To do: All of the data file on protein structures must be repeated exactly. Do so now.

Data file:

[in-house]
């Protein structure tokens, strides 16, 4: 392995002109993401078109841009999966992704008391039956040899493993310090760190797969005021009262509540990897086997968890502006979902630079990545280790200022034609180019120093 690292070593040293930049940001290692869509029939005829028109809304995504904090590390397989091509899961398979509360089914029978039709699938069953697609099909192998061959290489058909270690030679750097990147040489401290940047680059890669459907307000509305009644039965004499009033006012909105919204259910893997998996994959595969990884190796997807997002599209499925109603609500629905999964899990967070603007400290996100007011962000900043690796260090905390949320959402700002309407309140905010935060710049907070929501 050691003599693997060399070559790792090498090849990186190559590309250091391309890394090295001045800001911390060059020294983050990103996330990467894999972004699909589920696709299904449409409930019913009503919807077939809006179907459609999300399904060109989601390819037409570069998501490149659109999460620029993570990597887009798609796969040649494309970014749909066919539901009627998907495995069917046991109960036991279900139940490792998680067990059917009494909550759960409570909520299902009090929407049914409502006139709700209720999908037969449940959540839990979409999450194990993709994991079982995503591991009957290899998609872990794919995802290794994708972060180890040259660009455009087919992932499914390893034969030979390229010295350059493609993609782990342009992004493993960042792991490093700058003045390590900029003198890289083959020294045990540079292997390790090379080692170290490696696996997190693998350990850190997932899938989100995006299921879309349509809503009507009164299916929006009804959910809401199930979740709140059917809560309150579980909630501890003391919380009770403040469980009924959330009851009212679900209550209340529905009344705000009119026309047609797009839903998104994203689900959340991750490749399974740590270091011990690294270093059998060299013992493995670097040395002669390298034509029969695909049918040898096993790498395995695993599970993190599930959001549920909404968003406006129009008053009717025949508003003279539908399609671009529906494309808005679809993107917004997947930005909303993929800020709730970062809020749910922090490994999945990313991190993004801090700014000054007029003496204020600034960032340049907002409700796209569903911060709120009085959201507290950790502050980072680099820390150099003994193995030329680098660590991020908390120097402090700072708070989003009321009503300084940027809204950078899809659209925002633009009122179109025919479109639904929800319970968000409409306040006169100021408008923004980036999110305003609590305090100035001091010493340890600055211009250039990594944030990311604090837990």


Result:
[in-house]
């Protein structure tokens, strides 16, 4: 392995002109993401078109841009999966992704008391039956040899493993310090760190797969005021009262509540990897086997968890502006979902630079990545280790200022034609180019120093 690292070593040293930049940001290692869509029939005829028109809304995504904090590390397989091509899961398979509360089914029978039709699938069953697609099909192998061959290489058909270690030679750097990147040489401290940047680059890669459907307000509305009644039965004499009033006012909105919204259910893997998996994959595969990884190796997807997002599209499925109603609500629905999964899990967070603007400290996100007011962000900043690796260090905390949320959402700002309407309140905010935060710049907070929501 050691003599693997060399070559790792090498090849990186190559590309250091391309890394090295001045800001911390060059020294983050990103996330990467894999972004699909589920696709299904449409409930019913009503919807077939809006179907459609999300399904060109989601390819037409570069998501490149659109999460620029993570990597887009798609796969040649494309970014749909066919539901009627998907495995069917046991109960036991279900139940490792998680067990059917009494909550759960409570909520299902009090929407049914409502006139709700209720999908037969449940959540839990979409999450194990993709994991079982995503591991009957290899998609872990794919995802290794994708972060180890040259660009455009087919992932499914390893034969030979390229010295350059493609993609782990342009992004493993960042792991490093700058003045390590900029003198890289083959020294045990540079292997390790090379080692170290490696696996997190693998350990850190997932899938989100995006299921879309349509809503009507009164299916929006009804959910809401199930979740709140059917809560309150579980909630501890003391919380009770403040469980009924959330009851009212679900209550209340529905009344705000009119026309047609797009839903998104994203689900959340991750490749399974740590270091011990690294270093059998060299013992493995670097040395002669390298034509029969695909049918040898096993790498395995695993599970993190599930959001549920909404968003406006129009008053009717025949508003003279539908399609671009529906494309808005679809993107917004997947930005909303993929800020709730970062809020749910922090490994999945990313991190993004801090700014000054007029003496204020600034960032340049907002409700796209569903911060709120009085959201507290950790502050980072680099820390150099003994193995030329680098660590991020908390120097402090700072708070989003009321009503300084940027809204950078899809659209925002633009009122179109025919479109639904929800319970968000409409306040006169100021408008923004980036999110305003609590305090100035001091010493340890600055211009250039990594944030990311604090837990």